The Uvalde school board is formally urging Gov. Greg Abbott to call state lawmakers back to Austin so they can raise the legal age to buy assault rifles from 18 to 21, more than two months after a gunman used such a weapon to kill 19 elementary school students and two teachers days after he turned 18.
Uvalde Consolidated Independent School District trustees approved the largely symbolic resolution in a unanimous vote on the same night they voted to delay the start of the school year. Trustees moved the first day of school from Aug. 15 to Sept. 6 so that more security improvements can be made to campuses and district staffers can receive trauma-informed training.
Uvalde County commissioners have also asked Abbott, who in June asked the Texas Legislature to form special committees to make recommendations in the aftermath of the shooting, to call a special session to increase the legal age to buy an assault rifle. Democrats have made similar calls since the May 24 shooting at Uvalde’s Robb Elementary. The governor is the only Texas official with the power to call special legislative sessions.
In an emailed response to The Texas Tribune, a spokesperson from Abbott’s office said the governor “has taken immediate action to address all aspects” of the massacre in Uvalde.
“As Governor Abbott has said from day one, all options remain on the table as he continues working with state and local leaders to prevent future tragedies and deploy all available resources to support the Uvalde community as they heal,” the spokesperson said. “More announcements are expected in the coming days and weeks as the legislature deliberates proposed solutions.”
The vote on both items comes more than a week after a Texas House report detailed a series of “systemic failures” that allowed for the gunman to enter Robb Elementary in Uvalde and remain inside two adjoined classrooms for more than 73 minutes before law enforcement confronted him. Nearly 400 officers from numerous agencies responded to the campus that day. At least a year before the shooting, the gunman had threatened women, carried around a dead cat and been nicknamed “school shooter,” according to the investigation.
At a school board meeting last week, Uvalde residents called for district officials to fire district police Chief Pete Arredondo, who was among the first officers to arrive at the school the day of the shooting. School board members were scheduled to discuss that Saturday, but the school district postponed the meeting at the request of the police chief’s lawyer.
For weeks, state leaders have said Arredondo was the incident commander and blamed him for law enforcement waiting more than an hour to confront the gunman. Arredondo, who was placed on administrative leave last month, told the Tribune that he did not consider himself the incident commander. The school district’s active-shooter response plan that he co-authored, though, says the chief will “become the person in control of the efforts of all law enforcement and first responders that arrive at the scene.”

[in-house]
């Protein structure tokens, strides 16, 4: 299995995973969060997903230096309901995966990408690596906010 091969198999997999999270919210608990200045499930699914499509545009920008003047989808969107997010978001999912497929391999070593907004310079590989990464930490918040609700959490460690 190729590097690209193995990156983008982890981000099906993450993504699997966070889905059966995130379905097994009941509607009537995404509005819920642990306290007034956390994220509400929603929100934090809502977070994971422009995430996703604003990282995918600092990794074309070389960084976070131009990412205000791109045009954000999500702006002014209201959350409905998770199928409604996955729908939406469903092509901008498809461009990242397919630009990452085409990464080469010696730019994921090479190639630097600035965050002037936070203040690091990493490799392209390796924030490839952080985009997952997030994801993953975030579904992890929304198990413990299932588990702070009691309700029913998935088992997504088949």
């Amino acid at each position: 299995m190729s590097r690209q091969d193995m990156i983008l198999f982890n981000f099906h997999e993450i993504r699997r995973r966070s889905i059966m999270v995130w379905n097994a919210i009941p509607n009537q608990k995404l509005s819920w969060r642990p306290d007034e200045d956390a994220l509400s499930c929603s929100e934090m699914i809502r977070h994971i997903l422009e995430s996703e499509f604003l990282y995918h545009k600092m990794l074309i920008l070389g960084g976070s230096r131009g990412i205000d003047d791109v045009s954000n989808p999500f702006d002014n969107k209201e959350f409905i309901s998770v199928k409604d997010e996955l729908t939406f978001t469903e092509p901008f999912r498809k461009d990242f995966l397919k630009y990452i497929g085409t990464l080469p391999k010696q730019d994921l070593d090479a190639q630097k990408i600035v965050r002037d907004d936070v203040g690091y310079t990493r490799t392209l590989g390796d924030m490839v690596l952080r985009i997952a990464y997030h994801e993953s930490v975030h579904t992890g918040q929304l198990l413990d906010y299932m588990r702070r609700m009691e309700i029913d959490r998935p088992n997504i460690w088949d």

The House report explains how the gunman — who also shot and wounded his grandmother, Celia Gonzales, before storming the school — was able to stockpile military-style rifles, accessories and ammunition without arousing suspicion from authorities, then enter a supposedly secure school unimpeded.
The report also revealed that, “while the school had adopted security policies to lock exterior doors and internal classroom doors, there was a regrettable culture of noncompliance by school personnel who frequently propped doors open and deliberately circumvented locks.” In violation of school policy, the report said, three exterior doors to the west building of the school were unlocked on the day of the shooting — one of which the gunman walked through with ease just moments before entering classrooms 111 and 112.
Trustees said Monday that they plan to add extra police officers, install bullet-proof windows, put up metal detectors and create single points of entry for visitors. School officials have also requested that state troopers be on every campus at the beginning of the school year.
Residents at the meeting questioned what additional police officers would accomplish when there were already hundreds who responded to Robb Elementary on the day of the shooting.
“Just remember it’s not about extra security,” one resident said to the school board. “Over 400 officers and 77 minutes later already proved where that got us.”
The House report also concluded that alerts set to reach the phones of school personnel in emergency situations also failed to do so in a timely manner during the shooting because of “low quality internet service, poor mobile phone coverage, and varying habits of mobile phone usage.”
School officials said they would continue training for their emergency alert system. They also said they would soon begin a Wi-Fi audit across campuses.
The investigation said frequent “bailout-related” alerts — which come when officers chase a vehicle containing suspected undocumented migrants, who then purposely crash and scatter to avoid apprehension — led teachers and administrators to respond to cautionary messages with less urgency. The predominantly Hispanic city is about 50 miles east of the border with Mexico and sits at the intersection of major highways from the border cities of Del Rio and Eagle Pass.
Abbott, who’s been reluctant to entertain changes to the state’s gun laws, has since called the House committee’s findings “beyond disturbing” and said there are critical changes needed as a result.
This article originally appeared in The Texas Tribune, a member-supported, nonpartisan newsroom informing and engaging Texans on state politics and policy.